Not too long ago, receiving a diagnosis of age-related macular degeneration (AMD) was devastating. Nothing could be done. Blindness was imminent. Today, there are a variety of sight-saving treatments for the wet form of AMD that can prevent vision loss and even restore some sight. Currently, these “anti-angiogenic” drugs are the only commonly used therapy for wet AMD, which is the leading cause of vision loss in Canada afflicting ~1.4 million people. These drugs work in the eye by seeking out and blocking the action of a molecule known as vascular endothelial growth factor (VEGF). VEGF causes AMD by instigating the growth of abnormal, “leaky” blood vessels under the retina which leak fluid, obscuring central vision. To learn more about the different anti-VEGF drugs that are available, please read the AMD fact sheet and listen to a recent Ask the Doctor: AMD session with leading retinal specialist Dr. Fareed Ali.
At the Foundation Fighting Blindness, we invest in research that is critical to the development of new therapies. Although anti-VEGF therapies are very effective, there is still room for improvement! (Especially because these drugs need to be injected into the eye on a regular basis – something that is very difficult for many affected individuals.)
Dr. Larriveé – an FFB-funded scientist at the Université de Montréal – has been studying the proliferation of blood vessels within the eye during AMD with the hopes of identifying additional therapeutic targets. His research team has identified Bone Morphogenic Protein-9 (BMP9) as a potent inhibitor of blood vessel growth within the retina, which means that it is a potential therapy for AMD and other similar diseases (such as diabetic retinopathy). In contrast to the “anti-VEGF” drugs, which act by blocking VEGF-induced proliferation of vessels, BMP9 directly signals to blood vessels, telling them to stop growing. BMP9 also alters the response of these blood vessel cells to VEGF, stopping the additional growth of blood vessels. Dr. Larriveé’s team is currently working to evaluate the effects of long-term treatment with BMP9 in experimental models of AMD to determine the safety and efficacy of the compound as a precursor to potential future clinical trials. “We’ve found that, on its own, BMP9 is at least as potent as the VEGF inhibitors. Furthermore, when used in combination with VEGF inhibitors, the anti-angiogenic effect is significantly enhanced”, explained Dr. Larriveé.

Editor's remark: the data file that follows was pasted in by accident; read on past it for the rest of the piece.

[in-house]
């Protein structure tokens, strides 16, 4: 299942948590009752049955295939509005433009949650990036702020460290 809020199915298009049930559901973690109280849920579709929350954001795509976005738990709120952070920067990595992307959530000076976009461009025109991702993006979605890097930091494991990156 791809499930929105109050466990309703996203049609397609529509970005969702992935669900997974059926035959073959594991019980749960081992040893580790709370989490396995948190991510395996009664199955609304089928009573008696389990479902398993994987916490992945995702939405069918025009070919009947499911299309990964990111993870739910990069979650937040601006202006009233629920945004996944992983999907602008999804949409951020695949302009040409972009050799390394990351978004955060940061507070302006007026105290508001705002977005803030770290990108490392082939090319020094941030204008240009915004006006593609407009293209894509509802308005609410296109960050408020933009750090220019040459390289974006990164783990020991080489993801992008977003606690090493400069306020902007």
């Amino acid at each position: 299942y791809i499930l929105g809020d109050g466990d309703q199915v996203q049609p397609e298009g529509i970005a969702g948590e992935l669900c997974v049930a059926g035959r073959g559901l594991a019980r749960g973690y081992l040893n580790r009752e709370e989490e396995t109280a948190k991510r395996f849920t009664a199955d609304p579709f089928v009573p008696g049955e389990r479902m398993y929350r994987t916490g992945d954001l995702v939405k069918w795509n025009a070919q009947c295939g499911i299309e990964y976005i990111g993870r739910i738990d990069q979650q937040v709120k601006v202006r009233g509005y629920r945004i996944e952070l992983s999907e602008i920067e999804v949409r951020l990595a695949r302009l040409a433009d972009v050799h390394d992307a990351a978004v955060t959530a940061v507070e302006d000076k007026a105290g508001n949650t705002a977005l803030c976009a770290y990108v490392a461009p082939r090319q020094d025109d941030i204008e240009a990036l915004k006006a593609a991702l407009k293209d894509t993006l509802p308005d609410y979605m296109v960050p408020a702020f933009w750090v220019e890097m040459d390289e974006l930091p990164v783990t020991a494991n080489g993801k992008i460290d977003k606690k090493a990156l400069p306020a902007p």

In addition to its other benefits, BMP9 based treatments for AMD would not require injection into the eye as is typical for the anti-VEGF therapies. As described by Dr. Larriveé, “In addition to being unpleasant for patients, repeated intravitreal injections are associated with other risks. Our research clearly shows that BMP9 is as potent as VEGF inhibitors, but does not need to be injected in the eye to be active.” The FFB hopes Dr. Larriveé can help these potentially revolutionary treatments reach patients as quickly as possible.
Story guest authored by Derek Waldner with contributions by Dr. Mary Sunderland. Derek is a neuroscience graduate student at the University of Calgary and a knowledge translation intern at the FFB.